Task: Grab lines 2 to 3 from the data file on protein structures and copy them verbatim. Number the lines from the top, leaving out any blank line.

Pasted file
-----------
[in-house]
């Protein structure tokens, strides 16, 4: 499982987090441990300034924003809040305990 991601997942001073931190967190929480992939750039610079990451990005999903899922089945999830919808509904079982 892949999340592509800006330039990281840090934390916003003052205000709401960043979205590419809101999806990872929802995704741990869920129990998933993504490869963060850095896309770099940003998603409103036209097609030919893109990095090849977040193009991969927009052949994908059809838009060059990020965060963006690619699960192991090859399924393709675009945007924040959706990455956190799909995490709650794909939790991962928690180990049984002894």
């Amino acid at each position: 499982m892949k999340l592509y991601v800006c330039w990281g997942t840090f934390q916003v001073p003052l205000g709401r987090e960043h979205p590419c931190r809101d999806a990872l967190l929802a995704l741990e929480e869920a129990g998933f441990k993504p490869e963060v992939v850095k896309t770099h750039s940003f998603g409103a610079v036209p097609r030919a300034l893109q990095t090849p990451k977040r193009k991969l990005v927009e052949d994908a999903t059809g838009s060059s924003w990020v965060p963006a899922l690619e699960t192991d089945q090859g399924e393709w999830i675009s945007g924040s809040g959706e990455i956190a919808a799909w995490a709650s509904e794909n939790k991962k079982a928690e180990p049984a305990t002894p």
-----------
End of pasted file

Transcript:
């Protein structure tokens, strides 16, 4: 499982987090441990300034924003809040305990 991601997942001073931190967190929480992939750039610079990451990005999903899922089945999830919808509904079982 892949999340592509800006330039990281840090934390916003003052205000709401960043979205590419809101999806990872929802995704741990869920129990998933993504490869963060850095896309770099940003998603409103036209097609030919893109990095090849977040193009991969927009052949994908059809838009060059990020965060963006690619699960192991090859399924393709675009945007924040959706990455956190799909995490709650794909939790991962928690180990049984002894």
């Amino acid at each position: 499982m892949k999340l592509y991601v800006c330039w990281g997942t840090f934390q916003v001073p003052l205000g709401r987090e960043h979205p590419c931190r809101d999806a990872l967190l929802a995704l741990e929480e869920a129990g998933f441990k993504p490869e963060v992939v850095k896309t770099h750039s940003f998603g409103a610079v036209p097609r030919a300034l893109q990095t090849p990451k977040r193009k991969l990005v927009e052949d994908a999903t059809g838009s060059s924003w990020v965060p963006a899922l690619e699960t192991d089945q090859g399924e393709w999830i675009s945007g924040s809040g959706e990455i956190a919808a799909w995490a709650s509904e794909n939790k991962k079982a928690e180990p049984a305990t002894p």